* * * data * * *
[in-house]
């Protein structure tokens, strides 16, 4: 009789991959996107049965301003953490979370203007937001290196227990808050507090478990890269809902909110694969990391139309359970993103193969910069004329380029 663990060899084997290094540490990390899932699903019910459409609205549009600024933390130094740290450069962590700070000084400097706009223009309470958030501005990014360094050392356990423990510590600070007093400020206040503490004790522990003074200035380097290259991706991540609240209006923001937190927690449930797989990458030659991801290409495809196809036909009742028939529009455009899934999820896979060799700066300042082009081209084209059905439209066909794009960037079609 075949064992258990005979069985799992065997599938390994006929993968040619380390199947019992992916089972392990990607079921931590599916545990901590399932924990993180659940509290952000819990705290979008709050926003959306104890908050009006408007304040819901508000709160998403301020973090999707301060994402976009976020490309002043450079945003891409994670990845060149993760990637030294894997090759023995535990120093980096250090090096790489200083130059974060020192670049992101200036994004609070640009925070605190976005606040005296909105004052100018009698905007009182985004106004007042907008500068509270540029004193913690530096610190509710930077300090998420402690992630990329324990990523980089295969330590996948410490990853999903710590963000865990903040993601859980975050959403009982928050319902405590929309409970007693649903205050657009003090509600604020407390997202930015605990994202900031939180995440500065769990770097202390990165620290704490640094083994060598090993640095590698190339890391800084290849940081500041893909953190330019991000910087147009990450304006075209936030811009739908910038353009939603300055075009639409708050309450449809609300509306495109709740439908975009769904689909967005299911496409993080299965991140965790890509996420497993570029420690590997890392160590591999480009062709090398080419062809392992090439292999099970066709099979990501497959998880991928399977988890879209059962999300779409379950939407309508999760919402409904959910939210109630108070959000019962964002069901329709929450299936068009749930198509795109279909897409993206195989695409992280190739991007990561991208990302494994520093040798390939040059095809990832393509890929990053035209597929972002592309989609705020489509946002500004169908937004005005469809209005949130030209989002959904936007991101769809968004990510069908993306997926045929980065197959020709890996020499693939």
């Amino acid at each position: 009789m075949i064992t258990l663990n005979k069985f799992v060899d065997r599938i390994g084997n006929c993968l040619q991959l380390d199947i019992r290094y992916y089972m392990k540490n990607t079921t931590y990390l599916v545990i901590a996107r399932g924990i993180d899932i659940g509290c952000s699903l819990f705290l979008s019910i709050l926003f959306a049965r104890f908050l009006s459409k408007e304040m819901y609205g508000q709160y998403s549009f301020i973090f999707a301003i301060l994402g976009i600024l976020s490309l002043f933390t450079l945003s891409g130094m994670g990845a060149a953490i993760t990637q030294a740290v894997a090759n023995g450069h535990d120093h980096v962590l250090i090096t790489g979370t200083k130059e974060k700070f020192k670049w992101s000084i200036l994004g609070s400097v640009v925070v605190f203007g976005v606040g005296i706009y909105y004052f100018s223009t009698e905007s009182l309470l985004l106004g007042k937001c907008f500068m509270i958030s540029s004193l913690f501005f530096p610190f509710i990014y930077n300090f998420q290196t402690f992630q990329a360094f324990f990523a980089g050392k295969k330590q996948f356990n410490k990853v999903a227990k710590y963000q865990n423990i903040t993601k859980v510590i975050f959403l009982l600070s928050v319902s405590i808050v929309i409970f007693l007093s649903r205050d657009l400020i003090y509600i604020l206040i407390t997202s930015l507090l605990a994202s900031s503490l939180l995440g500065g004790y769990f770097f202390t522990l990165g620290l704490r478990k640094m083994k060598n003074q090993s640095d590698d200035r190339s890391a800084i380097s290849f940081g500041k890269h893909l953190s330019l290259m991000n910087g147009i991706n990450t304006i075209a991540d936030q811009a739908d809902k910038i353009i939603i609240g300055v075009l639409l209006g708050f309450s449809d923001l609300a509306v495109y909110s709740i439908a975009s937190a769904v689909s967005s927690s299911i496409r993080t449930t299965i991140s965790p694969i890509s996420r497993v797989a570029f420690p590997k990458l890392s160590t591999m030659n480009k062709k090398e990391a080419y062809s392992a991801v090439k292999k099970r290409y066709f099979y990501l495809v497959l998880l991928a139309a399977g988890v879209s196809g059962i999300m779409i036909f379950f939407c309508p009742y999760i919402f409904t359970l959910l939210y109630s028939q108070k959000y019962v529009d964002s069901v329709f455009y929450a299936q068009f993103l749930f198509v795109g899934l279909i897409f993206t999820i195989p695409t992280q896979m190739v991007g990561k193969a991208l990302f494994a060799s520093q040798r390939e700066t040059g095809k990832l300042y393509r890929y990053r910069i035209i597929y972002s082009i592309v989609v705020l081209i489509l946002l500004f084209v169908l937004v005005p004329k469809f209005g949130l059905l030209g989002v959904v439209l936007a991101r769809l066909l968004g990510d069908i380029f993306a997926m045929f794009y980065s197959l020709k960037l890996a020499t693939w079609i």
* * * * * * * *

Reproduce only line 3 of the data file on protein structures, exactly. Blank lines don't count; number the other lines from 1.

């Amino acid at each position: 009789m075949i064992t258990l663990n005979k069985f799992v060899d065997r599938i390994g084997n006929c993968l040619q991959l380390d199947i019992r290094y992916y089972m392990k540490n990607t079921t931590y990390l599916v545990i901590a996107r399932g924990i993180d899932i659940g509290c952000s699903l819990f705290l979008s019910i709050l926003f959306a049965r104890f908050l009006s459409k408007e304040m819901y609205g508000q709160y998403s549009f301020i973090f999707a301003i301060l994402g976009i600024l976020s490309l002043f933390t450079l945003s891409g130094m994670g990845a060149a953490i993760t990637q030294a740290v894997a090759n023995g450069h535990d120093h980096v962590l250090i090096t790489g979370t200083k130059e974060k700070f020192k670049w992101s000084i200036l994004g609070s400097v640009v925070v605190f203007g976005v606040g005296i706009y909105y004052f100018s223009t009698e905007s009182l309470l985004l106004g007042k937001c907008f500068m509270i958030s540029s004193l913690f501005f530096p610190f509710i990014y930077n300090f998420q290196t402690f992630q990329a360094f324990f990523a980089g050392k295969k330590q996948f356990n410490k990853v999903a227990k710590y963000q865990n423990i903040t993601k859980v510590i975050f959403l009982l600070s928050v319902s405590i808050v929309i409970f007693l007093s649903r205050d657009l400020i003090y509600i604020l206040i407390t997202s930015l507090l605990a994202s900031s503490l939180l995440g500065g004790y769990f770097f202390t522990l990165g620290l704490r478990k640094m083994k060598n003074q090993s640095d590698d200035r190339s890391a800084i380097s290849f940081g500041k890269h893909l953190s330019l290259m991000n910087g147009i991706n990450t304006i075209a991540d936030q811009a739908d809902k910038i353009i939603i609240g300055v075009l639409l209006g708050f309450s449809d923001l609300a509306v495109y909110s709740i439908a975009s937190a769904v689909s967005s927690s299911i496409r993080t449930t299965i991140s965790p694969i890509s996420r497993v797989a570029f420690p590997k990458l890392s160590t591999m030659n480009k062709k090398e990391a080419y062809s392992a991801v090439k292999k099970r290409y066709f099979y990501l495809v497959l998880l991928a139309a399977g988890v879209s196809g059962i999300m779409i036909f379950f939407c309508p009742y999760i919402f409904t359970l959910l939210y109630s028939q108070k959000y019962v529009d964002s069901v329709f455009y929450a299936q068009f993103l749930f198509v795109g899934l279909i897409f993206t999820i195989p695409t992280q896979m190739v991007g990561k193969a991208l990302f494994a060799s520093q040798r390939e700066t040059g095809k990832l300042y393509r890929y990053r910069i035209i597929y972002s082009i592309v989609v705020l081209i489509l946002l500004f084209v169908l937004v005005p004329k469809f209005g949130l059905l030209g989002v959904v439209l936007a991101r769809l066909l968004g990510d069908i380029f993306a997926m045929f794009y980065s197959l020709k960037l890996a020499t693939w079609i």